So I looked at mounting it on the driver's side of the glove box. I could have simply slapped it to the inner-side I wanted the installation to be far nicer. This is how the hole started. I would mount my additional fuse block flush from the backside to make it less intrusive and hide my wiring. After some measurements I made a template in cardboard to test fit the block in the hole. Eventually I transferred this onto a piece of painters tape which I then, after getting thing lined up, stuck on the outside of the glove box. The area to be cut out was traced with an exacto knife and removed so I had my outline. Normally I do these things with a dremel but, unfortunately, ours is dead so I made do with some drilling and the blade from a hacksaw. The final shape came from (a lot of) filing, working my way up the edges of the template.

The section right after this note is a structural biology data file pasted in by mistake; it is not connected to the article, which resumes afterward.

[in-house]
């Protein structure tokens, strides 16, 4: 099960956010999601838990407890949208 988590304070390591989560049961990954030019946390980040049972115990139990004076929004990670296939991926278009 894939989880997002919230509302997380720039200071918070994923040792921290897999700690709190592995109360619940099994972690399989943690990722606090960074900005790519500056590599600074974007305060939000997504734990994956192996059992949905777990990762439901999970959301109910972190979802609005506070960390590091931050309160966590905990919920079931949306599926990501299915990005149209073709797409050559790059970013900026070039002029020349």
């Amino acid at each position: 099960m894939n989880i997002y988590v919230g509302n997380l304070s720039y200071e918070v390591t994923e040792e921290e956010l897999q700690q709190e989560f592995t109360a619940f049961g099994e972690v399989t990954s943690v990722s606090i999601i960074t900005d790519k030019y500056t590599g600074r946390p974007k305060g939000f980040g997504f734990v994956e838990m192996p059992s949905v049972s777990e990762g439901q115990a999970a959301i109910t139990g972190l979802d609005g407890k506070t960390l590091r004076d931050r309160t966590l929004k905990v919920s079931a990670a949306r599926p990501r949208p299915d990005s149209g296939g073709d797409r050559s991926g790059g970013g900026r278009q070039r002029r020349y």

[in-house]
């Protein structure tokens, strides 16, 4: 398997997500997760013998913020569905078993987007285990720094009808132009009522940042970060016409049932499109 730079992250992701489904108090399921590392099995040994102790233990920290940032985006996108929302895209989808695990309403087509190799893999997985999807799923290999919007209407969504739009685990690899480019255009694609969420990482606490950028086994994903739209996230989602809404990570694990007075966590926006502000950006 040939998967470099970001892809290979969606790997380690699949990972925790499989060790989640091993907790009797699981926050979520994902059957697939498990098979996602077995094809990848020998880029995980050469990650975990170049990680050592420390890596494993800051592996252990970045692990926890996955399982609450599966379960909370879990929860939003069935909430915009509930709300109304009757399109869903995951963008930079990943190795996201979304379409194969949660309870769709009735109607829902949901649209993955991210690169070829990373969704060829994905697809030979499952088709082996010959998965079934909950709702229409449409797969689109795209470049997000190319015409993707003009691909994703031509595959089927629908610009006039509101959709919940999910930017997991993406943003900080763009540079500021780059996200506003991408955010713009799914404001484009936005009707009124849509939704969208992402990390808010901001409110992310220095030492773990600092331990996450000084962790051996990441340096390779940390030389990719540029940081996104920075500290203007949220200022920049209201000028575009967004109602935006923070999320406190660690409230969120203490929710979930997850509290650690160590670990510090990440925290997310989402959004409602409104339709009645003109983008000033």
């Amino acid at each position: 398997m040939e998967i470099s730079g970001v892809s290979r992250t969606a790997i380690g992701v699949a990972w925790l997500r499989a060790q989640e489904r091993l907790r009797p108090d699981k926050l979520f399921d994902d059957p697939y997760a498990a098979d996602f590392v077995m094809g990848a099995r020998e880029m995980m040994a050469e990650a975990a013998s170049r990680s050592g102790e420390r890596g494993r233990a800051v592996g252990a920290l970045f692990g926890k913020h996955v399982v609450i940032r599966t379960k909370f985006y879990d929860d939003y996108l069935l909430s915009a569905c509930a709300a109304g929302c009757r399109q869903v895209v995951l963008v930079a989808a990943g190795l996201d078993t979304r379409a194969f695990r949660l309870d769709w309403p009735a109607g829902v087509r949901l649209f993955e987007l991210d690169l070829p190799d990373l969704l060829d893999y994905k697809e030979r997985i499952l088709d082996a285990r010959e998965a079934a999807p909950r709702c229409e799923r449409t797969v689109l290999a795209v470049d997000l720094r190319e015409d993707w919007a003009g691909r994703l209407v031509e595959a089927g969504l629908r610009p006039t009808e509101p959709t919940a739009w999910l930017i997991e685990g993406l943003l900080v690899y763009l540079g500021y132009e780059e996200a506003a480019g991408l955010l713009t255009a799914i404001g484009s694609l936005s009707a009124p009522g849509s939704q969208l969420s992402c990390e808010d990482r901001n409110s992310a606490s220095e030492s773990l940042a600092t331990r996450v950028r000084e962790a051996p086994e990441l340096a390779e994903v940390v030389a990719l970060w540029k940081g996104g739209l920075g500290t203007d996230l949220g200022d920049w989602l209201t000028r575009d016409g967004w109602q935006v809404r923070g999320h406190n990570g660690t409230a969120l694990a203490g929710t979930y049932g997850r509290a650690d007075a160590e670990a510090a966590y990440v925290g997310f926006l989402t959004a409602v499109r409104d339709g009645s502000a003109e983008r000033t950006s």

I periodically test fit the Hella fuse block until I got a beautiful hole. Then, when I went to layout the two mounting holes, I realized I had made a mistake! You'll see there are two slots on opposite corners of the hole. These are for the tabs on the fuse block cover to clip into the base and they were upside down. When I had transferred my pattern to tape I had forgotten to flip it so, theoretically, the fuse block would be mounted facing the wrong way. After a moment of face-to-palm I set about fixing my mistake while the overtime of hole making prompted an emphasis on "the" in "the hole". Anyway I shaped and epoxied some scrap plastic into place of the incorrect slots. After reshaping these corners of the hole I did some filler work (completely unnecessary but I don't like these things looking like hack jobs so I was going to go through the trouble). I also took the trouble to do some filling with the fuse box masked off and in place to tighten the hole. A few sessions of coating and sanding later I was able to remake the slots. Once I was satisfied with everything I did some masking and some prep to give the area a few coats of flat black Krylon Plastic Fusion (the same stuff I used on the radio bezel). And that brings us up to today! For the inner-side of the glove box I had planned on laying down some adhesive backed felt. The repairs have made it kind of necessary now.